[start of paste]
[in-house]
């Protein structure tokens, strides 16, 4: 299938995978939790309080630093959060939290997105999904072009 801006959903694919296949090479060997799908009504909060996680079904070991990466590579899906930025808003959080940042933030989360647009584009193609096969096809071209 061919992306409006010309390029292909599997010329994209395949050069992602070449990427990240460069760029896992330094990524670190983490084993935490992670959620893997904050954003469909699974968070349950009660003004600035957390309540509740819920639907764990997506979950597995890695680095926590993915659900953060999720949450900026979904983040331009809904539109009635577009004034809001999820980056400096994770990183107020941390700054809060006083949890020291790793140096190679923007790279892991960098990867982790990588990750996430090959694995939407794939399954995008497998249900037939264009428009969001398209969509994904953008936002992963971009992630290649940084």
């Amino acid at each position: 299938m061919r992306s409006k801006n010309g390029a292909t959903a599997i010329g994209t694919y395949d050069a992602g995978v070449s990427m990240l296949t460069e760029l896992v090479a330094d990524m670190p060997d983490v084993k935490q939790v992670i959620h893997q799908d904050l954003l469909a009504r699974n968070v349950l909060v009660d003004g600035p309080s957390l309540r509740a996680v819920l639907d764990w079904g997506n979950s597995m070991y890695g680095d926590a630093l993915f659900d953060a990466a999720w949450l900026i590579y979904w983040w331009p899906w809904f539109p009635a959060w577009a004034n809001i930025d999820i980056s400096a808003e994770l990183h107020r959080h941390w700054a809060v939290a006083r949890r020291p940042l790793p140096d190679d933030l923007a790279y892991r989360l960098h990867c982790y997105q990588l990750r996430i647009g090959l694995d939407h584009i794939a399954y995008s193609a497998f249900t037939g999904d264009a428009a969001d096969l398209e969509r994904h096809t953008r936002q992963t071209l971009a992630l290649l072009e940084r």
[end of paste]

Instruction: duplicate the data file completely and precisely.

[in-house]
């Protein structure tokens, strides 16, 4: 299938995978939790309080630093959060939290997105999904072009 801006959903694919296949090479060997799908009504909060996680079904070991990466590579899906930025808003959080940042933030989360647009584009193609096969096809071209 061919992306409006010309390029292909599997010329994209395949050069992602070449990427990240460069760029896992330094990524670190983490084993935490992670959620893997904050954003469909699974968070349950009660003004600035957390309540509740819920639907764990997506979950597995890695680095926590993915659900953060999720949450900026979904983040331009809904539109009635577009004034809001999820980056400096994770990183107020941390700054809060006083949890020291790793140096190679923007790279892991960098990867982790990588990750996430090959694995939407794939399954995008497998249900037939264009428009969001398209969509994904953008936002992963971009992630290649940084």
């Amino acid at each position: 299938m061919r992306s409006k801006n010309g390029a292909t959903a599997i010329g994209t694919y395949d050069a992602g995978v070449s990427m990240l296949t460069e760029l896992v090479a330094d990524m670190p060997d983490v084993k935490q939790v992670i959620h893997q799908d904050l954003l469909a009504r699974n968070v349950l909060v009660d003004g600035p309080s957390l309540r509740a996680v819920l639907d764990w079904g997506n979950s597995m070991y890695g680095d926590a630093l993915f659900d953060a990466a999720w949450l900026i590579y979904w983040w331009p899906w809904f539109p009635a959060w577009a004034n809001i930025d999820i980056s400096a808003e994770l990183h107020r959080h941390w700054a809060v939290a006083r949890r020291p940042l790793p140096d190679d933030l923007a790279y892991r989360l960098h990867c982790y997105q990588l990750r996430i647009g090959l694995d939407h584009i794939a399954y995008s193609a497998f249900t037939g999904d264009a428009a969001d096969l398209e969509r994904h096809t953008r936002q992963t071209l971009a992630l290649l072009e940084r």